(END AUDIO CLIP)
MADDOW: When you get called racist by the guy who says the assassin of Martin Luther King, Jr. should get the Medal of Honor, consider yourself honored. Also, nauseated.
It was a liberal-fest on MSNBC's weekly "New York Times Special Edition on MSNBC" show, hosted last Friday by John Harwood and Norah O'Donnell and featuring a rotating gaggle of Times reporters, both in studio and on location.
To preface a discussion about Supreme Court nominee Sonia Sotomayor about 20 minutes into the show, host Harwood (who also writes for the Times) broadcast a clip of former Republican presidential candidate Tom Tancredo describing the liberal Hispanic activist group La Raza, which Sotomayor once belonged to, as the "Latino KKK without the hoods and-or the nooses."
For that bit of commentary, Harwood called Tancredo "a little kooky." Next, reporter Adam Nagourney accused Rush Limbaugh of "incendiary" comments on Sotomayor, while Sheryl Gay Stolberg lamented that "with an African-American president trying to bring people together, now we're seeing those old ugly culture and race wars bubble up, and it'll be interesting to see if President Obama himself can kind of tamp that down."
In the run-up to Obama’s election, journalists were promoting him as a “post-racial” candidate. Now with the nomination of Sonia Sotomayor for Supreme Court we know that both the media and the candidate were lying to us.
As USA Today columnist DeWayne Wickham wrote on May 5, 2009, “For many people in the USA, Obama's election ushered in a post-racial era that was expected to push race to the back burner of our national consciousness.” But his presidency isn’t “post-racial.” It’s not just the obvious identity politics where craven political calculations are used to pick candidates of appropriate age/race/gender/class/shoe size. It has to do with Obama’s stance on using racism to correct racism.
That position was evident in Obama’s deliberate choice of Sotomayor who figured prominently in a major case of racial injustice. The case in question – Ricci v. DeStefano – involves 18 New Haven, Connecticut, firefighters who sued because they were blatantly discriminated against because of their race. The 17 white and one Hispanic firefighters took the lieutenant’s and captain’s exams and, when they did well and black firefighters did not, the city canceled the results. On appeal, our likely next Supreme Court “justice” ruled against the men even though the evidence was stacked on their side.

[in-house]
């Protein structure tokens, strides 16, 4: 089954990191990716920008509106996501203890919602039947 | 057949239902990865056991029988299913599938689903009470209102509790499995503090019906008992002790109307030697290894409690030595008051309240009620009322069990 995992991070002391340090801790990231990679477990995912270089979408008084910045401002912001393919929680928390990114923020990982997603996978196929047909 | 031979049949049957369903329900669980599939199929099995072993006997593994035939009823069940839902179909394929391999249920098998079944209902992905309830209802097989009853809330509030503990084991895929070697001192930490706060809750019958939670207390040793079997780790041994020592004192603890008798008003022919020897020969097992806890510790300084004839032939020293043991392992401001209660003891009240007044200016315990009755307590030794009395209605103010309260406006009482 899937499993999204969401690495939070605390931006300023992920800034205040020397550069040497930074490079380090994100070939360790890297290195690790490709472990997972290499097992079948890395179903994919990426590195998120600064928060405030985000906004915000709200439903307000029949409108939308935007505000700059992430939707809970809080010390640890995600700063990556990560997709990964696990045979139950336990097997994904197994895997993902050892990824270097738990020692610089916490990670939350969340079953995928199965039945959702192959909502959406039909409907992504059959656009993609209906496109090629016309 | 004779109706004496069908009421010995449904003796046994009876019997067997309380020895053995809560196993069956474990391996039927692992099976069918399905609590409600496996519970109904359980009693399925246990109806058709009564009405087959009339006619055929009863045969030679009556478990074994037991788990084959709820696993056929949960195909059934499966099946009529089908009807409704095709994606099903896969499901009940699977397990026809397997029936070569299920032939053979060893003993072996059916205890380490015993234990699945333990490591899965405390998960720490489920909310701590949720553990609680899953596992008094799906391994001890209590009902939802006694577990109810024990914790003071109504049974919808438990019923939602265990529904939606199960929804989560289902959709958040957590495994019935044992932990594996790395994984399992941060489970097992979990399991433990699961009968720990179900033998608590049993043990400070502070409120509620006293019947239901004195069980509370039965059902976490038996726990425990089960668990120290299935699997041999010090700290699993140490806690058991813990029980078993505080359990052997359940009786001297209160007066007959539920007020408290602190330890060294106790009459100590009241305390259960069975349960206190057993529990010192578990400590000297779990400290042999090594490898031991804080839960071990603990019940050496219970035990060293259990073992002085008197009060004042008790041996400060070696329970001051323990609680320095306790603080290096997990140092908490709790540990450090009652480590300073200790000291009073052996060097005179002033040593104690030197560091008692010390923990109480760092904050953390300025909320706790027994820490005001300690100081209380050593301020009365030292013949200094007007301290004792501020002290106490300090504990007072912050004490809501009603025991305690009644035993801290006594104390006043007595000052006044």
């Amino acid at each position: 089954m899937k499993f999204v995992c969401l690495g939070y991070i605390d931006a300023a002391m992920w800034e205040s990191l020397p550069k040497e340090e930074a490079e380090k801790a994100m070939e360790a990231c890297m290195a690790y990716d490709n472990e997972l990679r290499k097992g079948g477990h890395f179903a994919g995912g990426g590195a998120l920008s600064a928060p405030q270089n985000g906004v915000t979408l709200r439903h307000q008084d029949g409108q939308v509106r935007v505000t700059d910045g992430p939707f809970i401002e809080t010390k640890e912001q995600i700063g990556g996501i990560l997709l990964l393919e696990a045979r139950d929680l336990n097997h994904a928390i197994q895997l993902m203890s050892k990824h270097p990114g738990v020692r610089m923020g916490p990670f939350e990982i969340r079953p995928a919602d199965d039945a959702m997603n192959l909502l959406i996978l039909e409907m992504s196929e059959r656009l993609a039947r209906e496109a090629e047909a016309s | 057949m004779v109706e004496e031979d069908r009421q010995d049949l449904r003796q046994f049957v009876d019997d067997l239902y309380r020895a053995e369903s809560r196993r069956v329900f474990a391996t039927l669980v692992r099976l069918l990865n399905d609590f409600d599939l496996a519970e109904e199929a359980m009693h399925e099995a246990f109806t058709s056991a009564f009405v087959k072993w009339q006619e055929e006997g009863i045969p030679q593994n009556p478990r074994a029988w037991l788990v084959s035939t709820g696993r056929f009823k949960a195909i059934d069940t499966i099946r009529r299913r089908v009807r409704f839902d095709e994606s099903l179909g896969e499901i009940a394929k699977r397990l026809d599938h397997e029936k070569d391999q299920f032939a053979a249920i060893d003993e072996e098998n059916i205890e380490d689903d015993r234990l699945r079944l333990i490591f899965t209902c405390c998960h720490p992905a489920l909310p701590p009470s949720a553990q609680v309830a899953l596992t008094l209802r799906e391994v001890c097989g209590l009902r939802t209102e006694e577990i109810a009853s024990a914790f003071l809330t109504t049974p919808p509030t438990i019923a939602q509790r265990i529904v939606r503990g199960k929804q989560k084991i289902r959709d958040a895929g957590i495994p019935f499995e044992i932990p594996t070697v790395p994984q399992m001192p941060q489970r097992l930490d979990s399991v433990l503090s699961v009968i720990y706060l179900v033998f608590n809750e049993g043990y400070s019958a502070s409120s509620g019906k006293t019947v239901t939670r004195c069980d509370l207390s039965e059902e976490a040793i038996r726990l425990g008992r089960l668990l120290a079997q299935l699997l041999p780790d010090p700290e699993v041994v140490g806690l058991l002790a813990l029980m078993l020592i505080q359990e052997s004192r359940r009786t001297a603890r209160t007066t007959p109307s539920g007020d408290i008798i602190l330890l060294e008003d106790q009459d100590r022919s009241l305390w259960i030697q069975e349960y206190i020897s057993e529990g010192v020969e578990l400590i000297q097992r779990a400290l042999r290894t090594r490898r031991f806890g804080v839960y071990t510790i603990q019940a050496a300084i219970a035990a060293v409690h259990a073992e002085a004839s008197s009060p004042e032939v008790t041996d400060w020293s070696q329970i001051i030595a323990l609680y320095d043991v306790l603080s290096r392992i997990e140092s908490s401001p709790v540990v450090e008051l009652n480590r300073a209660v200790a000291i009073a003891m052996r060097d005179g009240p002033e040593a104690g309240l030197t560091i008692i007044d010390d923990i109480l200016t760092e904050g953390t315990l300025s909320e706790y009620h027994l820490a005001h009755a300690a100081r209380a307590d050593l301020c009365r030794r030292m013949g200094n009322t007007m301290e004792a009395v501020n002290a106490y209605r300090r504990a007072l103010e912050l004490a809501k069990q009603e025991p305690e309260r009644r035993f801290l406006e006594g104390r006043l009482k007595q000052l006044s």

On Friday's Special Report with Bret Baier, FNC host Baier informed viewers that the Justice Department had dropped charges against New Black Panther members who engaged in blatant voter intimidation in Philadelphia last November. As previously documented by Newsbuster Noel Sheppard, last November Fox News ran a report by Rick Leventhal detailing the activity which was ignored by the mainstream media. On Friday's Special Report, Baier quoted a former 1960s civil rights lawyer: "The most blatant form of voter intimidation. They were positioned in a location that forced every voter to pass in close proximity to them. The weapon was openly displayed and brandished in plain sight of voters."
Margery Eagan of the Boston Herald has done it again. She's unleashed her deathless prose filled with soaring rhetoric and high concepts all revealing her infinite sagacity. OK, that was just sarcasm. In truth, Eagan has given us another example of the sort of low-end, guttural, sputterings that we have become so used to seeing drip like sour milk from her pen. Her latest Boston Herald piece is a prime example of the unprofessionalism that pervades her work.
In a posting titled "Men in throes of Supreme panic," Eagan gets into her best name calling mode against all those eeeevil "white men" out there that might find reason to oppose President Obama's nomination of Sonia Sotomayor, a woman well known for positing that female Hispanics are inherently better judges than white men -- a sentiment that if reversed would be considered a racist statement.
Ann Coulter and James Carville went head-to-head on Good Morning America this morning. Incredibly, James Carville survived.
At least, it sounds incredible until you read the transcript. A total of nine questions were asked of the two pundits, seven of which went to Coulter. Carville, on the other hand, was simply allowed to respond to Coulter without questioning - an unfiltered rebuttal, with free airtime provided by ABC.
This, however, was not the most egregious point of controversy. Carville was allowed, with no challenge from the host, to provide ad-hominem attacks against conservatives – as well as irrelevant, non-sequitur praise for Judge Sonia Sotomayor. The transcript speaks for itself:
Norah O'Donnell and Rachel Maddow can't seem to make up their minds. In the same segment, Maddow argues - and O'Donnell fails to question - that Judge Sonia Sotomayor was not picked as an affirmative-action nominee, and follows with the mystifying non-sequitur that opposing "the first Hispanic Supreme Court Justice" would be politically damaging for the Republican party.
O’Donnell was interviewing Rachel Maddow (normally exiled to the prime-time wing-nut section of MSNBC programming, Maddow instead made an appearance just after three PM on Tuesday), and immediately served up a steaming dish of Rush Limbaugh controversy. In keeping with the liberal myth of Republican racism, Maddow immediately pounced: